Card Set Information
the study of the efficient allocation of limited resources for unlimited wants
4 factors of production (resources)l
capital - man-made products used to produce something else more efficiently
entrepreneurial skills - creating and managing human and other resources to provide desired goods or services at a profit
a simplified description of reality -- should only include important factors, predict future events precisely and can be validated
when an increase in the independent variable also increases the dependent variable (or decrease/decrease) (if x↑, y↑) or (if x↓, y↓)
when an increase in the independent variable decreases the dependent variable (or decrease/increase) (if x↑, y↓) or (if x↓, y↑)
when a certain variable changes, "all other variables remain unchanged" ... "all things being equal"
a statement of fact; can be verified... statements with "is", "was", "will be". without opinions or value judgements
a statement of opinion or value judgements. "high" "low" "good" "bad" "better" "worse" etc
4 pitfalls in economic thinking
the fallacy of composition; what is good for one person is good for everyone
the post hoc fallacy; because event A precedes event B, event B must have been caused by event A. "after this, therefore because of this"
cause and cure; proposing a cure for a problem without proper testing. [supply will create its own demand]
predicting human behavior; inability to test in a lab
"let it be"
the "Invisible Hand"
the market system leads all individuals, in search of their own self-interests, to produce the greatest benefit for society as a whole. --Adam Smith
2 required conditions for the invisible hand to work:
clearly defined property rights [provides certainty about future]
economic freedom to produce or consume what people wish [benefit those around them; cooperation and communication by means of market prices]
opportunity cost (O.C.)
the cost of the
alternative foregone or sacrificed ... [when an economy produces one product, it has to proportionately limit or forego production of another product]
the production possibilities curve (PPC)
represents the maximum combination of any two goods a country can produce given today's limited resources.
the curve illustrates the boundary of production
region outside of PPC (production possibilities curve)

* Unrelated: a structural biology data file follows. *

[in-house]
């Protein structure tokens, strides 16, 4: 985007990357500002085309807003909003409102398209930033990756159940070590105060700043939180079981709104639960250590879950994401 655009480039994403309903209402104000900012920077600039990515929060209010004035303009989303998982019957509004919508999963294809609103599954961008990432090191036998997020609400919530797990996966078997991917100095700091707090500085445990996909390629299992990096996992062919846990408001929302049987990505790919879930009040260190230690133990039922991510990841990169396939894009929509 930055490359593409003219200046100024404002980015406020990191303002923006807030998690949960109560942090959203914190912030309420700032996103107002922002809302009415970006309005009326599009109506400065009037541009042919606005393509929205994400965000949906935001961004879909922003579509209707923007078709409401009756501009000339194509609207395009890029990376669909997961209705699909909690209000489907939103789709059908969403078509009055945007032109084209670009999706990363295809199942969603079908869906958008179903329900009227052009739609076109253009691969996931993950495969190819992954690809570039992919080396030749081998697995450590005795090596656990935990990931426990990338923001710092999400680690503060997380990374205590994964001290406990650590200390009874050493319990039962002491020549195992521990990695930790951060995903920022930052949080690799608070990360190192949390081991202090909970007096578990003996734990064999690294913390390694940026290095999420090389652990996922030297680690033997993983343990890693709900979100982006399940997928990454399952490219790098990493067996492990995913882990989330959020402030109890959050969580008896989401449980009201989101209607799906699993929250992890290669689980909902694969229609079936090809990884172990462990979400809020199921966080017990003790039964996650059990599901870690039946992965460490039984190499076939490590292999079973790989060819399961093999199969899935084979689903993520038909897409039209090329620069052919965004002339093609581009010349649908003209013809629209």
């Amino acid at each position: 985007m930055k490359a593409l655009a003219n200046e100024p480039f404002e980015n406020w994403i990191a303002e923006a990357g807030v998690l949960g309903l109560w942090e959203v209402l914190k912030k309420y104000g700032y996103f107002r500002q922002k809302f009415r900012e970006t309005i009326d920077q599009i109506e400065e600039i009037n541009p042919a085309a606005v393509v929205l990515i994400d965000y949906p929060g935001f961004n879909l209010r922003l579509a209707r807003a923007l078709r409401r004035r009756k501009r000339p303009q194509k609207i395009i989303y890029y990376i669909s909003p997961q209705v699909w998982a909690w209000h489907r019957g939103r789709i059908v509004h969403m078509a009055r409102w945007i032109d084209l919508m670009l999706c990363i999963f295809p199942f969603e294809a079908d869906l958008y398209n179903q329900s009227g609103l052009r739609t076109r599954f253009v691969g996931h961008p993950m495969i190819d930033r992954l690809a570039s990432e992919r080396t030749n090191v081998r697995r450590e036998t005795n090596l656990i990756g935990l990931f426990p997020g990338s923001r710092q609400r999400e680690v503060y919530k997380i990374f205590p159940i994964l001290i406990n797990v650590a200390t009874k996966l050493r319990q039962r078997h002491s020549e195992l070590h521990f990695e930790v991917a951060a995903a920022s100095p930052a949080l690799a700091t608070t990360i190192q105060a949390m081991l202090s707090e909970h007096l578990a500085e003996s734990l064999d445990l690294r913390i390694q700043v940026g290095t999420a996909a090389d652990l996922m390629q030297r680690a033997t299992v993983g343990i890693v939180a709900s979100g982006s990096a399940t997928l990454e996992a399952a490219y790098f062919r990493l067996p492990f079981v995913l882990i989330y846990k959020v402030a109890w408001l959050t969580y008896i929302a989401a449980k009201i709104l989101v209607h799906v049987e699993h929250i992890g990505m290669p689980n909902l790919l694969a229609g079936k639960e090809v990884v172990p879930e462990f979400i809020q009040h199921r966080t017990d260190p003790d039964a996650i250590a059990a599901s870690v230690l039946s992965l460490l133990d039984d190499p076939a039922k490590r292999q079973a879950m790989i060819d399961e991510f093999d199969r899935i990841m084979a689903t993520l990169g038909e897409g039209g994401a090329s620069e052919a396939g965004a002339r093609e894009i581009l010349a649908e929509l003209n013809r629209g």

there are neither sufficient resources nor enough know-how to operate
region inside of PPC (production possibilities curve)
unemployment of resources exists
actions for government to take in a recession
raise gov't spending --> more jobs
lower taxes --> more disposable income
raise money supply --> interest rates drop
to determine the time it will take to double, triple, or quadruple an investment or standard of living based on an interest rate...
: 72/x; where x = % (not decimal)
allocation of resources is efficient only when one can make those involved in one activity better off without making those involved in another activity worse off.
the amount of a product or service that a person is willing or able to buy, at a particular price, over a specified period of time
as P goes up what happens to Qd?
P↑ ⇒ Qd↓ (or vice versa)
how the price of one product or service will effect the demand for another similar product [red OR green grapes, Starbucks OR Coffee Bean]
real income effect
consumers' purchasing power increases as prices for regularly bought goods decreases.
If you always buy x at $10 and its price is reduced to $3 you are effectively $7 richer. This is an increase in real income.
This will also raise the demand for x.
the law of diminishing marginal utility
the more of a product that is consumed, the less satisfaction (utility) the consumer will derive
Law of Demand
there is an inverse relationship between the price level of a good and its quantity demanded, ceteris paribus.
P↑ ⇒ Qd↓
P↓ ⇒ Qd↑
5 factors of shifting demand curve:
normal good--> positive relationship I↑ -->D↑
inferior good--> negative relationship I↓ --> D↑
expectation ↑, D↑, P↑... price fulfilling prophecy
prices of other (related) goods:
good.... good A OR good B [Pepsi P↑-->Qd↓-->Coke D↑]
good... good A AND good B [coffee P↑-->Qd↓-->half&half D↓]
When quantity supplied exceeds quantity demanded
When quantity demanded exceeds quantity supplied
When Qd = Qs
Opportunity cost formula
Δx/Δy = x sacrificed for one unit of y
* the OC of one unit that you seek goes in denominator
Factors that shift supply curve
Number of producers
cost of production
Prices of related goods substitute
: [rice to wheat; Pr↑-->Qr↑-->Sw↓] complementary: [chickens to organs; Pc↑-->Qc↑-->So↑]
Elasticity of demand, % and mid point formulas
Price elasticity of demand
Buyers' response to a change in price
Price elasticity of supply
Producers' response to a change in price
a 1% change in price will lead to a more than 1% change in quantity demanded.
: inverse relationship, a 1%
in price will lead to a more than 1%
if seller increases price by 1%, there will be exactly a 1% decrease in Qd, or vice versa
a 1% change in price will lead to a less than 1% change in Qd
* remember inverse relationship
Factors determining price elasticity of demand
number of substitutes
necessity or luxury?
level of income
price of product relative to income
length of period of adjustment
income elasticity of demand
measures the buyer's responsiveness to change in income as the demand curve shifts to the right or left
income elasticity: meaning of + and >1, +and <1, and -
+ = normal goods. *direct relationship b/t I and Qd
-=inferior goods. *indirect relationship b/t I and Qd
Cross elasticity of demand (
Measures the percentage change in demand of one good to the percentage change in price of another
If cross elasticity of demand is positive or negative or zero...
When positive (direct), the goods are
[gasoline and hybrid cars]
when negative (indirect), the goods are
[electricity and air conditioners]
is zero the goods are
[books and homes]